Monday, September 16, 2013

A Simple Way to Start Doing Nature Study, Part 2

In part one, I shared a bit about our goals and journey towards a simple, natural approach to nature study.  Today, I want to share a bit more about what nature study looks like in our home these days.
Sample from our "nature notes" book
At the moment, we’ve fallen into a daily and weekly pattern for our “formal” nature study.   Daily, during our Tea Time, we take a minute to record any “nature notes” we might have.  This might be a bird or flower or insect we’ve noticed, or a change in weather patterns, or whatever.   For example our “nature notes” for the month of August included:
  • 8/7 – Michelle and a friend saw a yellow bird with a black stomach and stripes of black and yellow
  • 8/7 – We watched a brown bird with red feet pull a strip of bark off the banana tree and fly into the bushes – maybe there is a nest there?
  • 8/8 – Very cool and cloudy weather (but no rain) this week.
  • 8/9 – Note: Let’s try to find out the name of the yellow flower that hangs over the bush in the backyard.  (ETA: They are buttercups)
  • 8/13 – James and Elizabeth saw a small light-blue bird on the fence.
  • 8/13 – G. (the gardener on our compound) told us the plant along the back fence is Indian bamboo.
  • 8/14 – The H’s rescued some little baby kittens whose mother died.  Their tails are as long as Michelle’s (7.5yo) finger.  They are really noisy – mewing.  They are only as big as Michelle’s hand.  Mrs. H dips a plastic thing into a bowl of milk and the kittens suck it.
  • 8/15 – Elizabeth saw Lily, the C’s pet antelope {Yes, our neighbors really do have a baby antelope in their backyard!} She likes to eat leaves and grass.  She has a short tail.  She likes to play.
  • 8/15 – Michelle saw a tortoise at the B’s house.  Mr. B bought it from a kid while he was jogging.  It is little and has a shell.  It moved faster than I thought it would!   James found a Croton plant in the backyard.
  • 8/19 -  We found some Barbados flowers in the front yard.  The weather is starting to change to more sunny – a little bit.
  • 8/22 – Michelle noticed some little tiny yellow flowers in the grass.  The B’s lost their tortoise.
  • 8/27 – It rained last night for the first time in quite a long time.  The weather is getting warmer.
  • 8/28 – James saw the same light blue bird again on the phone wire.  Michelle saw the first tiny mangoes on the mango tree.
We are using one of the templates from this set of nature notebook pages from Fisher Academy.  This gives us a place to record what we’ve noticed and have it written down for future reference, especially if it is something that we want to be sure to research further or try to identify.   By organizing it by months, I hope that it will give us a feel over time for the “seasons” we experience here in the tropics (since they aren’t so cut and dried as those further away from the equator).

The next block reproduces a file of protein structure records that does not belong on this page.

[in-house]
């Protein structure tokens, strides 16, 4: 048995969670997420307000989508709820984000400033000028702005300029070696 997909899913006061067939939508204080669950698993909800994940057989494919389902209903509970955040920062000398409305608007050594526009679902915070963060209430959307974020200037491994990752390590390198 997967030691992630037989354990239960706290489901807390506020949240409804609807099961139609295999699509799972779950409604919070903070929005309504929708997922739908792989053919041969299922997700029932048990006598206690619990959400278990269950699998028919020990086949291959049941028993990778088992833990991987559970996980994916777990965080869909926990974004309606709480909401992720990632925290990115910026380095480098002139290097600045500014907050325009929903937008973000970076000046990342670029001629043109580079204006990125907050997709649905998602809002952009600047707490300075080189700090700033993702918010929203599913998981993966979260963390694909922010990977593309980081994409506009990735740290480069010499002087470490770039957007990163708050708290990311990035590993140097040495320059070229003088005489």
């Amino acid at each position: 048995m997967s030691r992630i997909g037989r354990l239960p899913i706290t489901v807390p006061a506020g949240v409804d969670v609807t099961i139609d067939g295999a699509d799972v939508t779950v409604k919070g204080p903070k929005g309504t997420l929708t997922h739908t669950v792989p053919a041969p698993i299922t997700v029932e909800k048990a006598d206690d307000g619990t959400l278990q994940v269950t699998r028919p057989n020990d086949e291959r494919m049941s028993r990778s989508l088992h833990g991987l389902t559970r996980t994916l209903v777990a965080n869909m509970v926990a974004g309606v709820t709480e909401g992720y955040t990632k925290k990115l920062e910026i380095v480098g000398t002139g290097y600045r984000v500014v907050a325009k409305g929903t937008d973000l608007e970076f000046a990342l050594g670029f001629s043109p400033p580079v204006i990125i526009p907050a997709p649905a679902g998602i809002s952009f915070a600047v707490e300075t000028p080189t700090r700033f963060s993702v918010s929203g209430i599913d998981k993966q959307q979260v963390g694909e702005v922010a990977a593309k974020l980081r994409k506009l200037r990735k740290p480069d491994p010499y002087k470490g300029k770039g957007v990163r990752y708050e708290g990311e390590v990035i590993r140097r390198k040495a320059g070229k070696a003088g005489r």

One of Michelle's recent nature journal entries, identifying and describing some of the plants in our yard
Then, each week, we carve out a space in our schedule to make an entry in our nature journals.  This is something we do all together – this includes Mama!  Even my 3 year old usually will at least sit an scribble in her ‘notebook’ too.  Sometimes we sit outside and draw something together, if there is something in particular we noticed that morning.  Other times, we will pick something we’ve recorded in our nature notes to research a bit further or sketch.   We are city-dwellers so aren’t able to take nature walks or hikes on a regular basis, although we do take advantage of those opportunities when we can.  (Thankfully, we have enough fascinating flora and fauna right in our backyard that I think we will be well-supplied with nature study topics for a long time!)
Recent entry in my nature study notebook - I have a little series going called "What's Growing in our Yard".  This is a Croton.
And that’s it, pretty much.   This is not to say that we’ll never choose a topic (like birds or mammals) to study more in-depth.  There is certainly a time and a place for that too. (Ambleside Online has a suggested Nature Study rotation, and Naomi has a great post here about choosing a “special study” for her Year 6 daughter.) But my goal is even for those more detailed studies to be borne out of our natural interests and curiosities as we continue to develop familiarity with the environment around us, rather than a lesson plan introduced by Mama.
James (age 5) decided to draw a map of our yard
So if you are one of those mamas who is feeling stuck with starting into nature study, relax.   Don’t worry about it if you don’t know anything: you don’t have to know anything to begin.   Just take one thing at a time.   Make a point to try to ‘see’ something new each day.  Share that with your kids.   Do a little research to find out what it is.  Take a minute to jot it down or sketch it.  Rinse and repeat.
I think you will be surprised by what discoveries you will make.

1 comment:

  1. Excellent ideas, Jen. I confess that Nature Study was one the subjects I was the most apprehensive about as we began our journey into the CM philosophy of education. And when the gargantuan Handbook of Nature Study arrived in the mail, I was floored. But I soon realized that there was nothing to be anxious about. My children love, love, love nature and always have. And we live in a rural area on a farm, so the opportunities for studying nature are endless.

    Here's what we do at our house: we pick a (monthly) subject for nature study, and do that once per week on Thursdays. But Thursdays are also our nature journaling days when we take a walk and sketch whatever we see, which makes for a great day of "school". :)

    Thanks for sharing!